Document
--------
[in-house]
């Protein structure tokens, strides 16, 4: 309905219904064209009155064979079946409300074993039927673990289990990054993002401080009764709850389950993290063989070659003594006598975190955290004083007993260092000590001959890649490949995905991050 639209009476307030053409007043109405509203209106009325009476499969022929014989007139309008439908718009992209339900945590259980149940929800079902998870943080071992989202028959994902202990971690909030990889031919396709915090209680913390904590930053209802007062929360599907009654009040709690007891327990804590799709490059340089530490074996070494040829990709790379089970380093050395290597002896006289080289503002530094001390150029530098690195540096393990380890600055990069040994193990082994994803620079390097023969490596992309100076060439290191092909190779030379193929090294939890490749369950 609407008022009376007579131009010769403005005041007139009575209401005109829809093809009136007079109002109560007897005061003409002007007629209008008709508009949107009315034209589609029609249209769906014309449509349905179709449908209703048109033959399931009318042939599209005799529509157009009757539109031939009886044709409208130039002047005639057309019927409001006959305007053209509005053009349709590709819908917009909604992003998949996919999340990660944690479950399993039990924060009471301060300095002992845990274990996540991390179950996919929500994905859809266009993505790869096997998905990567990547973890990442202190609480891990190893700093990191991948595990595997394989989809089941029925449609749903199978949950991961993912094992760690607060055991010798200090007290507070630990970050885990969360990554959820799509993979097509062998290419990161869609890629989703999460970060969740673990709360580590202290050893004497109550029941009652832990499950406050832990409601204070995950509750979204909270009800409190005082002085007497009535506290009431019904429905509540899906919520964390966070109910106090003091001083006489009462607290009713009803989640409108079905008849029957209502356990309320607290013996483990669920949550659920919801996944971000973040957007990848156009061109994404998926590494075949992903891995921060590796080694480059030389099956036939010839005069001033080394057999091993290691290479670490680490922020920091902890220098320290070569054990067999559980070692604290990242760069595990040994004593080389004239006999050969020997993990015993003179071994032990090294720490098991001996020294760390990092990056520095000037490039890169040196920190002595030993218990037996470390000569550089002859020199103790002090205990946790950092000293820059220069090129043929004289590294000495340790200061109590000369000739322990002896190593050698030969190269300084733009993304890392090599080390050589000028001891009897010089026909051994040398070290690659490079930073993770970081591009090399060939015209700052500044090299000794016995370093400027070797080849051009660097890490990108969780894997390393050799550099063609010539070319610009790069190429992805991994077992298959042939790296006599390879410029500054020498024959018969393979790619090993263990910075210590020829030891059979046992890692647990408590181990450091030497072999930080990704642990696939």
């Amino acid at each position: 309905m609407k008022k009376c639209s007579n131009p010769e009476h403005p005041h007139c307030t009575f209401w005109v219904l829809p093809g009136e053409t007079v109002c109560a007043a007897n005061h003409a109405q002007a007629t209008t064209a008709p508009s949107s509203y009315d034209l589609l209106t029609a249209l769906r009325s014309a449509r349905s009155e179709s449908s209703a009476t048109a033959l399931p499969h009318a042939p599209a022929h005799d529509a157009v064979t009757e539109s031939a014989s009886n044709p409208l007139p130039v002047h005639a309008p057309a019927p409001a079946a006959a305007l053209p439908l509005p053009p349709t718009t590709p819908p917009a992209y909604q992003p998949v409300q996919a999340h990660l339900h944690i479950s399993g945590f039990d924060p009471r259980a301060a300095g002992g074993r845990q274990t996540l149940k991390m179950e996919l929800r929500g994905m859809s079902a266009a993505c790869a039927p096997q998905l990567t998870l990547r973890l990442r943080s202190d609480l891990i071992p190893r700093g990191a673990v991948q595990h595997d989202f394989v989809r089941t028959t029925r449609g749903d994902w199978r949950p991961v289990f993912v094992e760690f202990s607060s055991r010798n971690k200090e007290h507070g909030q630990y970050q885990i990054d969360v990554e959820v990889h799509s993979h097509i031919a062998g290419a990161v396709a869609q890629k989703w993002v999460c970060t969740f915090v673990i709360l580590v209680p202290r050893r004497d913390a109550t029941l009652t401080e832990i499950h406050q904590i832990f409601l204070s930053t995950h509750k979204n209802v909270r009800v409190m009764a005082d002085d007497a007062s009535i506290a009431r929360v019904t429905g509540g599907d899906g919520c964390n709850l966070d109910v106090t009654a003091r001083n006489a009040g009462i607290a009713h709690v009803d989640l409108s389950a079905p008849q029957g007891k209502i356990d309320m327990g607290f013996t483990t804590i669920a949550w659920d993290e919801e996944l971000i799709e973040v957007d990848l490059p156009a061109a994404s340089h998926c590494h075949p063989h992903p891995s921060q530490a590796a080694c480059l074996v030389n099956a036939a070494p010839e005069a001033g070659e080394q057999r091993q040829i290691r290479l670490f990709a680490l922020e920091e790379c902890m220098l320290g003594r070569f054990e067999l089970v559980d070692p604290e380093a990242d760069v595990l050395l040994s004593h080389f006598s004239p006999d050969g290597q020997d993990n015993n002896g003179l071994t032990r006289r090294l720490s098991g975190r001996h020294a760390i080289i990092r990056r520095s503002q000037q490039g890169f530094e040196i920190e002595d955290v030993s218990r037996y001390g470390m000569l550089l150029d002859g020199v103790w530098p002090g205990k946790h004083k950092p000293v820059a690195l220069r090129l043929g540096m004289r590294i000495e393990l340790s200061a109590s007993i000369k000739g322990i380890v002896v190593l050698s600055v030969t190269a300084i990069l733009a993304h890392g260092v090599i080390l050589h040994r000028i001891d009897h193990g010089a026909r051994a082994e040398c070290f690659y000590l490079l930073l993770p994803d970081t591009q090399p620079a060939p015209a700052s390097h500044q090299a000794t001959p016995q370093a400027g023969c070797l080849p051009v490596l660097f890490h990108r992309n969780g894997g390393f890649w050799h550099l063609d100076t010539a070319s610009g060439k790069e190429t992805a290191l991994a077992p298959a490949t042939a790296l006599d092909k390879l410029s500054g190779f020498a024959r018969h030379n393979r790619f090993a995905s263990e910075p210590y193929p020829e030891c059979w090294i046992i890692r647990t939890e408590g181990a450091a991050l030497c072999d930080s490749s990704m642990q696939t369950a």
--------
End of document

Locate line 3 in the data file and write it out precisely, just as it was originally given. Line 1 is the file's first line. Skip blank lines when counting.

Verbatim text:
């Amino acid at each position: 309905m609407k008022k009376c639209s007579n131009p010769e009476h403005p005041h007139c307030t009575f209401w005109v219904l829809p093809g009136e053409t007079v109002c109560a007043a007897n005061h003409a109405q002007a007629t209008t064209a008709p508009s949107s509203y009315d034209l589609l209106t029609a249209l769906r009325s014309a449509r349905s009155e179709s449908s209703a009476t048109a033959l399931p499969h009318a042939p599209a022929h005799d529509a157009v064979t009757e539109s031939a014989s009886n044709p409208l007139p130039v002047h005639a309008p057309a019927p409001a079946a006959a305007l053209p439908l509005p053009p349709t718009t590709p819908p917009a992209y909604q992003p998949v409300q996919a999340h990660l339900h944690i479950s399993g945590f039990d924060p009471r259980a301060a300095g002992g074993r845990q274990t996540l149940k991390m179950e996919l929800r929500g994905m859809s079902a266009a993505c790869a039927p096997q998905l990567t998870l990547r973890l990442r943080s202190d609480l891990i071992p190893r700093g990191a673990v991948q595990h595997d989202f394989v989809r089941t028959t029925r449609g749903d994902w199978r949950p991961v289990f993912v094992e760690f202990s607060s055991r010798n971690k200090e007290h507070g909030q630990y970050q885990i990054d969360v990554e959820v990889h799509s993979h097509i031919a062998g290419a990161v396709a869609q890629k989703w993002v999460c970060t969740f915090v673990i709360l580590v209680p202290r050893r004497d913390a109550t029941l009652t401080e832990i499950h406050q904590i832990f409601l204070s930053t995950h509750k979204n209802v909270r009800v409190m009764a005082d002085d007497a007062s009535i506290a009431r929360v019904t429905g509540g599907d899906g919520c964390n709850l966070d109910v106090t009654a003091r001083n006489a009040g009462i607290a009713h709690v009803d989640l409108s389950a079905p008849q029957g007891k209502i356990d309320m327990g607290f013996t483990t804590i669920a949550w659920d993290e919801e996944l971000i799709e973040v957007d990848l490059p156009a061109a994404s340089h998926c590494h075949p063989h992903p891995s921060q530490a590796a080694c480059l074996v030389n099956a036939a070494p010839e005069a001033g070659e080394q057999r091993q040829i290691r290479l670490f990709a680490l922020e920091e790379c902890m220098l320290g003594r070569f054990e067999l089970v559980d070692p604290e380093a990242d760069v595990l050395l040994s004593h080389f006598s004239p006999d050969g290597q020997d993990n015993n002896g003179l071994t032990r006289r090294l720490s098991g975190r001996h020294a760390i080289i990092r990056r520095s503002q000037q490039g890169f530094e040196i920190e002595d955290v030993s218990r037996y001390g470390m000569l550089l150029d002859g020199v103790w530098p002090g205990k946790h004083k950092p000293v820059a690195l220069r090129l043929g540096m004289r590294i000495e393990l340790s200061a109590s007993i000369k000739g322990i380890v002896v190593l050698s600055v030969t190269a300084i990069l733009a993304h890392g260092v090599i080390l050589h040994r000028i001891d009897h193990g010089a026909r051994a082994e040398c070290f690659y000590l490079l930073l993770p994803d970081t591009q090399p620079a060939p015209a700052s390097h500044q090299a000794t001959p016995q370093a400027g023969c070797l080849p051009v490596l660097f890490h990108r992309n969780g894997g390393f890649w050799h550099l063609d100076t010539a070319s610009g060439k790069e190429t992805a290191l991994a077992p298959a490949t042939a790296l006599d092909k390879l410029s500054g190779f020498a024959r018969h030379n393979r790619f090993a995905s263990e910075p210590y193929p020829e030891c059979w090294i046992i890692r647990t939890e408590g181990a450091a991050l030497c072999d930080s490749s990704m642990q696939t369950a």